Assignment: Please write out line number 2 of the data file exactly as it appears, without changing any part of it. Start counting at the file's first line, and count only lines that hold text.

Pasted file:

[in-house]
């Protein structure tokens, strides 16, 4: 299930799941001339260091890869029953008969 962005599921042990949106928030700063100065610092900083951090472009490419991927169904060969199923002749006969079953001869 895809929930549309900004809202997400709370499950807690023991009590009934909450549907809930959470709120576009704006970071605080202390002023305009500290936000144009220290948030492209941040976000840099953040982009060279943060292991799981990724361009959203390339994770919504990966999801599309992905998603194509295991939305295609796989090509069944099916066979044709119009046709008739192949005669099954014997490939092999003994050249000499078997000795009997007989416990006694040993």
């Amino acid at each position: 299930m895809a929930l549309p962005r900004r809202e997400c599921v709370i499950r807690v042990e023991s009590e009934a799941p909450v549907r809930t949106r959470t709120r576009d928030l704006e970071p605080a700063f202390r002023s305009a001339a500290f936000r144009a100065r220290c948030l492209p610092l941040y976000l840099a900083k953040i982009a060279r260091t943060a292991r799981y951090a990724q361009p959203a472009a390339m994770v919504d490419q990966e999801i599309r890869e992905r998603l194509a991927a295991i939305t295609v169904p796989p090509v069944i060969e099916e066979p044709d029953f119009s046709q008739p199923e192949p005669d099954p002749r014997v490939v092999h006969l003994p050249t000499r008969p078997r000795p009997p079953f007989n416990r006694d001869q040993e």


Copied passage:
């Protein structure tokens, strides 16, 4: 299930799941001339260091890869029953008969 962005599921042990949106928030700063100065610092900083951090472009490419991927169904060969199923002749006969079953001869 895809929930549309900004809202997400709370499950807690023991009590009934909450549907809930959470709120576009704006970071605080202390002023305009500290936000144009220290948030492209941040976000840099953040982009060279943060292991799981990724361009959203390339994770919504990966999801599309992905998603194509295991939305295609796989090509069944099916066979044709119009046709008739192949005669099954014997490939092999003994050249000499078997000795009997007989416990006694040993």